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Twins, Indians remember 9/11 with ceremony

MLB.com

MINNEAPOLIS -- As a nation mourned after the tragic events of Sept. 11, 2001, baseball was something that the citizens of New York -- and the United States as a whole -- rallied around as part of the healing process.

Fifteen years after that fateful morning, baseball still remembers the American lives lost on that day. Before Sunday's game between the Twins and Indians, the Twins hosted a pregame ceremony that included a moment of silence as part of a league-wide remembrance of the tragedy that rocked the United States.

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MINNEAPOLIS -- As a nation mourned after the tragic events of Sept. 11, 2001, baseball was something that the citizens of New York -- and the United States as a whole -- rallied around as part of the healing process.

Fifteen years after that fateful morning, baseball still remembers the American lives lost on that day. Before Sunday's game between the Twins and Indians, the Twins hosted a pregame ceremony that included a moment of silence as part of a league-wide remembrance of the tragedy that rocked the United States.

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Both teams wore special caps with American flag patches, with proceeds from sales of those caps donated to the 9/11 Memorial and Museum, the Pentagon Memorial and the Flight 93 Memorial. Special lineup cards and base jewels were also used in the game.

"Baseball is a big game, but there's a lot of things out there that are a lot bigger than the game, so it's definitely important to take the time to acknowledge all that," said Twins reliever Pat Dean.

In both clubhouses, there are players that still remember their own connections to those events as if they happened just yesterday.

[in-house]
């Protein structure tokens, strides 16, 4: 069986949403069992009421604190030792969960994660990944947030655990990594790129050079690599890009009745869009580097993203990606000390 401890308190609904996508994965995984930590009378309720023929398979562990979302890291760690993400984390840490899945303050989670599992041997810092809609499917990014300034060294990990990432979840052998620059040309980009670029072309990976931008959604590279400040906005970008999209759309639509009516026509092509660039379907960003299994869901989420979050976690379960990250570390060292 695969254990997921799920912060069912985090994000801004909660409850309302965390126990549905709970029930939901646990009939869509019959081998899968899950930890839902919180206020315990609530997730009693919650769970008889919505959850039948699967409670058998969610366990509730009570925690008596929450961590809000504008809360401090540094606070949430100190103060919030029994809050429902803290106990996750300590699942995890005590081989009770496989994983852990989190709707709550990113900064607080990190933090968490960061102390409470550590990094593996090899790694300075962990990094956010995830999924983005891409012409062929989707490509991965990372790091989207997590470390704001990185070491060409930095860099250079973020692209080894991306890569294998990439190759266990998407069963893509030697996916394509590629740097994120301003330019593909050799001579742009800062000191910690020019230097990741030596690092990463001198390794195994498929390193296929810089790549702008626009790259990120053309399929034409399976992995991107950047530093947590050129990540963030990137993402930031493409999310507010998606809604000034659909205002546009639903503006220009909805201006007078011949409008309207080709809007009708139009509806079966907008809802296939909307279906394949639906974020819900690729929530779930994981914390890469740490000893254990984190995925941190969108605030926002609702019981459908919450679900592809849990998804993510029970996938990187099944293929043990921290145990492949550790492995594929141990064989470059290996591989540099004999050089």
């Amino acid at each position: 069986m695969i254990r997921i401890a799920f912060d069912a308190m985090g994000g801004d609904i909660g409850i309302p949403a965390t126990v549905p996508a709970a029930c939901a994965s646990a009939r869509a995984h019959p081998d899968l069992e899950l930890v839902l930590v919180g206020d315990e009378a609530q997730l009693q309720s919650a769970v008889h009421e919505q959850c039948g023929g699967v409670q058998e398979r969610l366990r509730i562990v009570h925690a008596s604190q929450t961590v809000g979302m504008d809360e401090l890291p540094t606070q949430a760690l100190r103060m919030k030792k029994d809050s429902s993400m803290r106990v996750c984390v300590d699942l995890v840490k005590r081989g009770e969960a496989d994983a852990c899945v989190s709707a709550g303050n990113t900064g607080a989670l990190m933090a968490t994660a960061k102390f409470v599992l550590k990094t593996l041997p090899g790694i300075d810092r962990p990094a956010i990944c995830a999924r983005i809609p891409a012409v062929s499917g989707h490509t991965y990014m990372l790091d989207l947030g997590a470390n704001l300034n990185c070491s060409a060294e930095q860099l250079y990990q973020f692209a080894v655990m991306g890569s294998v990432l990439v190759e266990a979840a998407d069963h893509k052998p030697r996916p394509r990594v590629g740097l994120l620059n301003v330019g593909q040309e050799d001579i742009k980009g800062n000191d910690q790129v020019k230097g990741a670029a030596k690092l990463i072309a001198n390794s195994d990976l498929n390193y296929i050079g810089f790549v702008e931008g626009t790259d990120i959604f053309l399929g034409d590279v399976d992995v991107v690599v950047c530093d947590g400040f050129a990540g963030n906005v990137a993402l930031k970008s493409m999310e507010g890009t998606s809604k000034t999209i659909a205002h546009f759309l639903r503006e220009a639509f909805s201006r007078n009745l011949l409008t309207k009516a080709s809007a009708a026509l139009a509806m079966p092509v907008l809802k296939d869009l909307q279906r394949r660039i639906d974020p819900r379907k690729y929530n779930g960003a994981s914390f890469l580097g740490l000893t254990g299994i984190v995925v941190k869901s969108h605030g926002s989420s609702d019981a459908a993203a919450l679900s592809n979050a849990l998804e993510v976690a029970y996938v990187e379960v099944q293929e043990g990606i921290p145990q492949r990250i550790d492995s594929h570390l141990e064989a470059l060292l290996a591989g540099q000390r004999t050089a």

Cleveland outfielder Rajai Davis, who was 21 at the time, remembers being home in Connecticut and speaking to friends who worked in the tower but didn't go in to work that day. They had co-workers who lost their lives in the attack.

Indians first-base coach Sandy Alomar Jr. was actually in New York at the time with the White Sox. Alomar remembered the silence on the bus as the team drove away from the city.

"It was kind of eerie," he said. "It's something that you can't believe that it happened. We had many conversations about many different things, but we were all kind of in disbelief about what just happened."

On the Twins side, Dean grew up in Connecticut and attended Boston College, where he remembered the significance of fellow alum Welles Crowther, the "man in the red bandana" who reportedly saved as many as 18 people from the towers before he ultimately perished.

Reliever Pat Light, who was in fifth grade in New Jersey at the time of the attacks, lost one of his Little League coaches that day. The coach, the father of one of Light's friends on the team, had been working on the 111th floor in one of the World Trade Center towers as the planes hit.

Light currently resides in Hoboken, N.J., just across the Hudson River from Manhattan. He and his siblings still take walks to the pier, and he can't help but look at the skyline in front of him and remember how the smoke lingered about those very buildings for days.

He is honored to be a part of Major League Baseball's continued efforts to remember the events of that day.

"I lost a baseball coach that I was close with at the time," Light said. "You have people that have lost fathers, husbands, wives. It's tough for people, no matter how far in the past it was.

"For baseball to keep remembering those people and keep remembering the people that ran to the buildings when people had to run out, I think it's really important for our country, our people. It's an honor to be able to play baseball on days like this. It's pretty important."

Do-Hyoung Park is a reporter for MLB.com based in Minneapolis.

Cleveland Indians, Minnesota Twins